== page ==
Joseph Gill, S.J., a “high” papalist who is, accordingly, not always quite fair in his criticisms of the Conciliar Movement, offers this excellent summary of what went wrong at the Council of Basel as it increasingly sought to curtail the activities of the papacy rather than working for reform of the Church:
If the Fathers, in respect of the annates, the indulgence, and the multifarious curial functions that they had arrogated to themselves, had shown some spirit of Christian peace and sweet reasonableness instead of an implacable hostility, and had applied their reforming spirit to themselves as well as to the papal Curia, they would not have frightened the princes and the more pacific of the ecclesiastics with the spectre of a new schism in the Church. This for the non-fanatically minded of those days was the worst evil that could be imagined, especially after the all too recent experience. The fanaticism of the Fathers and their fear that the old papacy would revive made them determined, once they had, as they thought, reduced it to submission, to keep it subordinate, and they spent time which should have been devoted to more general problems of the Church on their feud against the Pope, with the result that, as Eugenius himself and many a prince declared to them, little was enacted for the reform of the Church. A consequence was that the cardinals and others drifted back piecemeal to the papal court and that the princes lost some of their sympathy for the council, which by 1436 was entering on the sixth year of its existence.:”(Gill, Eugenius IV: Pope of Christian Union [Westminster, MD: The Newman Press, 1961], pp. 84-85)”:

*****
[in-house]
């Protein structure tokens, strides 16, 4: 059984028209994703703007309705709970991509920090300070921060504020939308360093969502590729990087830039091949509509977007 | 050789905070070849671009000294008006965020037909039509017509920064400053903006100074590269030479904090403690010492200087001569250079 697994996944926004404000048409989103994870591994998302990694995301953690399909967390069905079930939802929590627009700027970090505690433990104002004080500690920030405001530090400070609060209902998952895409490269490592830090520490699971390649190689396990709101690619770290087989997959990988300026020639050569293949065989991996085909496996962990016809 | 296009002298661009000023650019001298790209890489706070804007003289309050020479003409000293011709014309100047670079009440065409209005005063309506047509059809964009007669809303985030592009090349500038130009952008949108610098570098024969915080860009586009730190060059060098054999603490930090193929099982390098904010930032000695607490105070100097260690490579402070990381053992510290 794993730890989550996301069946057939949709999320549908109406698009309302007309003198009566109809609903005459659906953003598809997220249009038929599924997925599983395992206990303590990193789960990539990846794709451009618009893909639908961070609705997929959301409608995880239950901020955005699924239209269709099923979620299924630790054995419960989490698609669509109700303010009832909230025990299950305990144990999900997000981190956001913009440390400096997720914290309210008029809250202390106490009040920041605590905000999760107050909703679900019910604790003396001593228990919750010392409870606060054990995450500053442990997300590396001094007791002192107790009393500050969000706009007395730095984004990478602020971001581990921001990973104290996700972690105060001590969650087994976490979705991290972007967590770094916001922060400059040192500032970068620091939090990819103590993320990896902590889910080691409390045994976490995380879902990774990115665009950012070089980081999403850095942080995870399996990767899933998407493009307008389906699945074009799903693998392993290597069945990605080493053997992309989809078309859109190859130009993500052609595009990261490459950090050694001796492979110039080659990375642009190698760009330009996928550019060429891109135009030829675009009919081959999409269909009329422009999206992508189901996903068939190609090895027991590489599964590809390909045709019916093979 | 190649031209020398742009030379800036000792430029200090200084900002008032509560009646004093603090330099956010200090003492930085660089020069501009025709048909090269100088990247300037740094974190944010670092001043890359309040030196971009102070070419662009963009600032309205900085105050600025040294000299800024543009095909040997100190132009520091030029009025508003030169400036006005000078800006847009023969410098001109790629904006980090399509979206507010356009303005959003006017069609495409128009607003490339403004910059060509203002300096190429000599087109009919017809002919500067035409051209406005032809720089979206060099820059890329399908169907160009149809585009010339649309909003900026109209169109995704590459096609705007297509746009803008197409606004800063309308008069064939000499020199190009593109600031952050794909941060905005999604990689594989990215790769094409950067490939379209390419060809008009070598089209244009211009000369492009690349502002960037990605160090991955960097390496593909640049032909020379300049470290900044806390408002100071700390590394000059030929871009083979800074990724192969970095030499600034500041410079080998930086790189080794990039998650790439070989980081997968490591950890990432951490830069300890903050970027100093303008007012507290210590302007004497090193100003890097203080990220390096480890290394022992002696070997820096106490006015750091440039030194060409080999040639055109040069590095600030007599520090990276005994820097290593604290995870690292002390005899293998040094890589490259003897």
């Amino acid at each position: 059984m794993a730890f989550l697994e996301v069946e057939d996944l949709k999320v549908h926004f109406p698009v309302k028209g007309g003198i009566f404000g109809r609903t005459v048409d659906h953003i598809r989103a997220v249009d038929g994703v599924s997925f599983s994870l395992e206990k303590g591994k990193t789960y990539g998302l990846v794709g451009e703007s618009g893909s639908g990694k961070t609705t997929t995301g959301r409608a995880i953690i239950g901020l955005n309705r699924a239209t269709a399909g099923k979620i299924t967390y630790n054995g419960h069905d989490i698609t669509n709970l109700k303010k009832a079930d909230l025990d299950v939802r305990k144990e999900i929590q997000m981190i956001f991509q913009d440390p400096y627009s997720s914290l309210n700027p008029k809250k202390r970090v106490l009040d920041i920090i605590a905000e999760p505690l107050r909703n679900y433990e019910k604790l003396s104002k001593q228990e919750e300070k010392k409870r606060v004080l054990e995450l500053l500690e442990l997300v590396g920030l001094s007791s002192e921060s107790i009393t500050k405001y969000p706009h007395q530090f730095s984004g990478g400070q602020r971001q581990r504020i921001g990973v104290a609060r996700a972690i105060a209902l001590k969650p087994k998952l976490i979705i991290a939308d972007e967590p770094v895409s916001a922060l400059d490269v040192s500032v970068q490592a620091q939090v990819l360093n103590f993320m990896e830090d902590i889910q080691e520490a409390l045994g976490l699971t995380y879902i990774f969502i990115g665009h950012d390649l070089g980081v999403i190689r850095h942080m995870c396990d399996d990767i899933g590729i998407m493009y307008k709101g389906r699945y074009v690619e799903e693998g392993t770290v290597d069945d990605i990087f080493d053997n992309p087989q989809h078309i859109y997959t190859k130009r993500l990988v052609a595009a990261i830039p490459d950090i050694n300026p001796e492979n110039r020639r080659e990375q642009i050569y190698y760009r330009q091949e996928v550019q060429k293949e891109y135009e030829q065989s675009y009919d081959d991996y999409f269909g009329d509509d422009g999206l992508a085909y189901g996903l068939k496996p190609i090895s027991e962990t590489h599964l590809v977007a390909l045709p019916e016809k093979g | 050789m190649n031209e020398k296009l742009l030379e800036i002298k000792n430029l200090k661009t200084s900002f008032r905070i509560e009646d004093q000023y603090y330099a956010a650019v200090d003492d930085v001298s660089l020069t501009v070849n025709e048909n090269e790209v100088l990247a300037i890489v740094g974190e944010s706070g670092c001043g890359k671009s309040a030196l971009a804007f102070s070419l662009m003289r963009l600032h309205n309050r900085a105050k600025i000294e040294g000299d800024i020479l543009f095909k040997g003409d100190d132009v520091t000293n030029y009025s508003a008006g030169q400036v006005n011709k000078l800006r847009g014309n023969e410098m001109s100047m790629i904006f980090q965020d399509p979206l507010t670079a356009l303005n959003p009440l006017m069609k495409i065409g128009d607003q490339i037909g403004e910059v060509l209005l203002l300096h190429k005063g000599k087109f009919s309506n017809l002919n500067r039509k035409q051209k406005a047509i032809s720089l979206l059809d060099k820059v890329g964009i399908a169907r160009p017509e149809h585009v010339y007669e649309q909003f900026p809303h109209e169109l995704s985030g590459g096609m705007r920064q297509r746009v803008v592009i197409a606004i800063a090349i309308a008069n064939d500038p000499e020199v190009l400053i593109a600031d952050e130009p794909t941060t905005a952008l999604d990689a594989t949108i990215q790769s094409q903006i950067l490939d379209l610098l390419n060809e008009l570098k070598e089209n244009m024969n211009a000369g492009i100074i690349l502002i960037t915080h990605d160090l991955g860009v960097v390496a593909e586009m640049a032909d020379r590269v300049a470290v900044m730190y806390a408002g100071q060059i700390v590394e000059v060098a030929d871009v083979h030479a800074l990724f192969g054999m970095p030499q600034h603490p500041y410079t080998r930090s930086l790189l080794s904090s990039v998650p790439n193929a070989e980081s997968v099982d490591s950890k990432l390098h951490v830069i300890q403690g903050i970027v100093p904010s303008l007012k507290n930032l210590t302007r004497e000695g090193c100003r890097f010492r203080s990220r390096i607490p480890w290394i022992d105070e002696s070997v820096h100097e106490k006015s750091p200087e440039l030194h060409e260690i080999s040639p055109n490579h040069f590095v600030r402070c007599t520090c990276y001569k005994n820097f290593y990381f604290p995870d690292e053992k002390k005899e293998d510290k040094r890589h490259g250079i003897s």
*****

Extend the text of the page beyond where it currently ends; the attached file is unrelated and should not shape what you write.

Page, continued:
Fanatical popes had caused the Schism that the Council of Constance had only recently healed, but unfortunately, the heirs of Constance, though appealing to its moderate principles to support their anti-papal actions, surrendered to their own form of fanaticism. Consequently, the Conciliar Movement lost many valuable supporters, and the restoration of the old-style absolute Papal Monarchy, in which the pope was the totally unaccountable vicar of God on earth, became virtually inevitable.
Less than 70 years later, the Reformation began. It seems that fanaticism is not necessarily the best weapon to fight fanaticism. Sometimes, as seems to be the case with the later phases of the Council of Basel, it might be a cure worse than the disease. Interestingly, even Pope Eugenius (no true friend of conciliarism!) accused the “rump council” at Basel of twisting Constance’s decrees to support radicalism.:”(Ibid., pp. 140-141.)”: Radicals fighting radicals. Maybe “it takes one to know one,” but still, one has to feel sorrow over a successful operation (Constance-style conciliarism in the 15th century) which concludes with the death of the patient (Christendom in the 16th century).